According to the Centers for Disease Control and Prevention, each year more than 805,000 people suffer a heart attack – that’s one every 40 seconds. Long hours, physical exertion, mental stressors, and a poor diet can lead to poor cardiovascular health.
While most heart attacks are caused by heart disease, some heart attacks can be caused by work-related stressors and exertion. What happens when a heart attack happens on the job? Can you file workers’ compensation? Let’s take a look at how workers’ compensation comes into play when a heart attack happens on the job, what happens if you are unable to return to work after a heart attack, and heart-healthy lifestyle tips.
Workers’ Comp for an On-the-Job Heart Attack
When you suffer a heart attack on the job, you will have to prove the heart attack itself was work-related. The PA Department of Labor workers’ compensation program will only extend benefits for legitimate work-related injuries or illnesses. Proving your heart attack is work-related will be a challenge.
Insurance companies and employers will argue your heart attack was due to outside factors such as poor diet, pre-existing conditions, or a family history of heart disease. When you file a workers’ compensation claim after a heart attack, the burden is on you and your attorney to show a link between the work you do and the subsequent heart attack.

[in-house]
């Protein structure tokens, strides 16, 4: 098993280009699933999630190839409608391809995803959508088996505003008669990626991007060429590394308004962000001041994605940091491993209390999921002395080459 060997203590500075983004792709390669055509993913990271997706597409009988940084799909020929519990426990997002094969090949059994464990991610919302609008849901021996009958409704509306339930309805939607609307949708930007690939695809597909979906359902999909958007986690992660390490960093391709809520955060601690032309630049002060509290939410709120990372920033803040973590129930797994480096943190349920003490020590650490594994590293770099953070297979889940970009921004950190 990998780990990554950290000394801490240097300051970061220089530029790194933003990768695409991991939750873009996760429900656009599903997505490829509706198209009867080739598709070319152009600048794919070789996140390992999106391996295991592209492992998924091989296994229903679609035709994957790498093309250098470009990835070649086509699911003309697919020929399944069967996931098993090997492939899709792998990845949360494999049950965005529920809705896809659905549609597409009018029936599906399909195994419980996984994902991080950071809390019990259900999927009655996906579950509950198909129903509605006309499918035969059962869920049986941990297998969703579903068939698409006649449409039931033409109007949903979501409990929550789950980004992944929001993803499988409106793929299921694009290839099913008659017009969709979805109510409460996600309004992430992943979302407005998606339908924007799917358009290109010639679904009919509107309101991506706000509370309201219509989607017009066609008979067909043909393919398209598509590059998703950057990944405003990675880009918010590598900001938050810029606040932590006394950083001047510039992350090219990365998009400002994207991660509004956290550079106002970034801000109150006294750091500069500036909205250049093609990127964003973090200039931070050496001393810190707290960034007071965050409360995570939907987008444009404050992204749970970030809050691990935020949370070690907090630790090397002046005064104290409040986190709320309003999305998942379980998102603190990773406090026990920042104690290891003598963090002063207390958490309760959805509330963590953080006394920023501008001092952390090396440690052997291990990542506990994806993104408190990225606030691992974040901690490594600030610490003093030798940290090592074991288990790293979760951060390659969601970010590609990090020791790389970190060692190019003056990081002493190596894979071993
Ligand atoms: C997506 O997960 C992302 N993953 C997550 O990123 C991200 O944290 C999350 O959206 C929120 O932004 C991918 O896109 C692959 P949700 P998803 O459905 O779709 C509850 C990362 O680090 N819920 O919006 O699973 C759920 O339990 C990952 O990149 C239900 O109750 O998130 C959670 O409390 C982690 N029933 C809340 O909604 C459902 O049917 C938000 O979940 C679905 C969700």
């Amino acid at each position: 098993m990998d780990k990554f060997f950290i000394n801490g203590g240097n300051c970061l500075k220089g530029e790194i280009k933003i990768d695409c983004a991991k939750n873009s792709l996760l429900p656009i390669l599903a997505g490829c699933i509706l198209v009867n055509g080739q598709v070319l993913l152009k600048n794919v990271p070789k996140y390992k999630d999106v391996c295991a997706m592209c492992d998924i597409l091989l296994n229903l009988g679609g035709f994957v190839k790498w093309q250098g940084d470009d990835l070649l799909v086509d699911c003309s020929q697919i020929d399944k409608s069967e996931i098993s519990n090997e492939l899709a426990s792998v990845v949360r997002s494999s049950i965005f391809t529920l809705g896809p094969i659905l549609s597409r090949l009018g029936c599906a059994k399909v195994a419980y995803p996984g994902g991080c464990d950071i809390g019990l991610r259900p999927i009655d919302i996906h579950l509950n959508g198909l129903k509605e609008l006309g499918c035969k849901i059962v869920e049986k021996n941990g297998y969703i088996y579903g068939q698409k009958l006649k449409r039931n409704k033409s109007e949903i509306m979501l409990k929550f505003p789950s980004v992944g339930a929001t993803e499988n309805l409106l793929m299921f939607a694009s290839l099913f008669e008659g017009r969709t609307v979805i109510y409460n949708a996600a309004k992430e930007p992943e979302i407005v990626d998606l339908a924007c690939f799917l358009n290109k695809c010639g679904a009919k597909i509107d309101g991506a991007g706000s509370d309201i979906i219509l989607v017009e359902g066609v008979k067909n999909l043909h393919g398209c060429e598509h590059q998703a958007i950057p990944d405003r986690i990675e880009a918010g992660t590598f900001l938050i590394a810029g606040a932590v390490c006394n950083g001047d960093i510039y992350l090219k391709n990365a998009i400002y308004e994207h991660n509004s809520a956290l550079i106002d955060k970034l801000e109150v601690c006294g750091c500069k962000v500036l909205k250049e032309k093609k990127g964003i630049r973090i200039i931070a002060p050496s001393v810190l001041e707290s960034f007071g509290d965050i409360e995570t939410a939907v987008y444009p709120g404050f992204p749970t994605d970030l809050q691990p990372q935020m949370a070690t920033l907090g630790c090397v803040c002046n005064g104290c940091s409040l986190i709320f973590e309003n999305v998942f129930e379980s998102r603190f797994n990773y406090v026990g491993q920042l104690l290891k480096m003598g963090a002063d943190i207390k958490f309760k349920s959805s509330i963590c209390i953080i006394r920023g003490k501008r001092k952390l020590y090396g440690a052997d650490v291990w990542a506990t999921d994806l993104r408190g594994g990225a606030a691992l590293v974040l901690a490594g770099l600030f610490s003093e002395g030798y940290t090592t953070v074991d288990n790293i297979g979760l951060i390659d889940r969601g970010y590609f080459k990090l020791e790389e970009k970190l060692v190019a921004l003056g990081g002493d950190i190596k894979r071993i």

When filing your claim, here are areas you and your attorney should focus on:
- Medical records: Your medical records will be key in proving your heart attack was caused by your job. If you have no prior history of heart disease, medical records are important in proving your case. This is especially important if your medical records document a worsening condition like high blood pressure, panic attacks, sleep problems, and other symptoms that coincide with the dates of your employment.
- Pre-existing injuries: The insurance company may claim your heart attack was caused by pre-existing conditions or injuries found in your medical records. Even if you have a pre-existing injury, you may still be eligible for workers’ comp benefits if your job made it worse.